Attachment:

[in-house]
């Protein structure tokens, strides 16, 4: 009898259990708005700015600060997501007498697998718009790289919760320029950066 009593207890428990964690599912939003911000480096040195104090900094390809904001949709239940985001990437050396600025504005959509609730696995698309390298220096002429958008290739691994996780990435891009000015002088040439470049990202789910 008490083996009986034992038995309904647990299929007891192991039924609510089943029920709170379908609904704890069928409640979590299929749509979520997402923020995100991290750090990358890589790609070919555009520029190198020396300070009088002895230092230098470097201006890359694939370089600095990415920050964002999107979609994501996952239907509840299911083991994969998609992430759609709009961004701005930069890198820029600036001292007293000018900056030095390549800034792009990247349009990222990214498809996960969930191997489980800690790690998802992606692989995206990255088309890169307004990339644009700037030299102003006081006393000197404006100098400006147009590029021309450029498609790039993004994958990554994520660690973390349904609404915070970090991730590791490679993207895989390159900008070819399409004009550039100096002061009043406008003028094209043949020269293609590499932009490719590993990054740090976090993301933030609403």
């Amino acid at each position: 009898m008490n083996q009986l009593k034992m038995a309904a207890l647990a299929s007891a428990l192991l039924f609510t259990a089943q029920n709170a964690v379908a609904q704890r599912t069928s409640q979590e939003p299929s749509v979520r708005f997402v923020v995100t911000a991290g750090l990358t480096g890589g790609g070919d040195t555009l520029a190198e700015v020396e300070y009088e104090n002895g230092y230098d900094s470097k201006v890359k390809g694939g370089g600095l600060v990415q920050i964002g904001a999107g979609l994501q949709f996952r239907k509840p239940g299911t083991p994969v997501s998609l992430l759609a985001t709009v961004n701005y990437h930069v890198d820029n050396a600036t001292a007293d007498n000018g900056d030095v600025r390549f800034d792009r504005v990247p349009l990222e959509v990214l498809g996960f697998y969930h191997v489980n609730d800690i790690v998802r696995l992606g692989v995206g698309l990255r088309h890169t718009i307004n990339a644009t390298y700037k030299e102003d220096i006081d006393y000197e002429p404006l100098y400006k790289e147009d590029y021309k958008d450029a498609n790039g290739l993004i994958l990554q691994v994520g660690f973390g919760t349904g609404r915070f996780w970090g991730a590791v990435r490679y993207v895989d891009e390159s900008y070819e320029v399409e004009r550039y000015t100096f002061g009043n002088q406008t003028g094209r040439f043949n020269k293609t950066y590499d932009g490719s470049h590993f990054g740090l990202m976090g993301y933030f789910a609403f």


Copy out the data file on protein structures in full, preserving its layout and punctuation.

[in-house]
């Protein structure tokens, strides 16, 4: 009898259990708005700015600060997501007498697998718009790289919760320029950066 009593207890428990964690599912939003911000480096040195104090900094390809904001949709239940985001990437050396600025504005959509609730696995698309390298220096002429958008290739691994996780990435891009000015002088040439470049990202789910 008490083996009986034992038995309904647990299929007891192991039924609510089943029920709170379908609904704890069928409640979590299929749509979520997402923020995100991290750090990358890589790609070919555009520029190198020396300070009088002895230092230098470097201006890359694939370089600095990415920050964002999107979609994501996952239907509840299911083991994969998609992430759609709009961004701005930069890198820029600036001292007293000018900056030095390549800034792009990247349009990222990214498809996960969930191997489980800690790690998802992606692989995206990255088309890169307004990339644009700037030299102003006081006393000197404006100098400006147009590029021309450029498609790039993004994958990554994520660690973390349904609404915070970090991730590791490679993207895989390159900008070819399409004009550039100096002061009043406008003028094209043949020269293609590499932009490719590993990054740090976090993301933030609403």
């Amino acid at each position: 009898m008490n083996q009986l009593k034992m038995a309904a207890l647990a299929s007891a428990l192991l039924f609510t259990a089943q029920n709170a964690v379908a609904q704890r599912t069928s409640q979590e939003p299929s749509v979520r708005f997402v923020v995100t911000a991290g750090l990358t480096g890589g790609g070919d040195t555009l520029a190198e700015v020396e300070y009088e104090n002895g230092y230098d900094s470097k201006v890359k390809g694939g370089g600095l600060v990415q920050i964002g904001a999107g979609l994501q949709f996952r239907k509840p239940g299911t083991p994969v997501s998609l992430l759609a985001t709009v961004n701005y990437h930069v890198d820029n050396a600036t001292a007293d007498n000018g900056d030095v600025r390549f800034d792009r504005v990247p349009l990222e959509v990214l498809g996960f697998y969930h191997v489980n609730d800690i790690v998802r696995l992606g692989v995206g698309l990255r088309h890169t718009i307004n990339a644009t390298y700037k030299e102003d220096i006081d006393y000197e002429p404006l100098y400006k790289e147009d590029y021309k958008d450029a498609n790039g290739l993004i994958l990554q691994v994520g660690f973390g919760t349904g609404r915070f996780w970090g991730a590791v990435r490679y993207v895989d891009e390159s900008y070819e320029v399409e004009r550039y000015t100096f002061g009043n002088q406008t003028g094209r040439f043949n020269k293609t950066y590499d932009g490719s470049h590993f990054g740090l990202m976090g993301y933030f789910a609403f």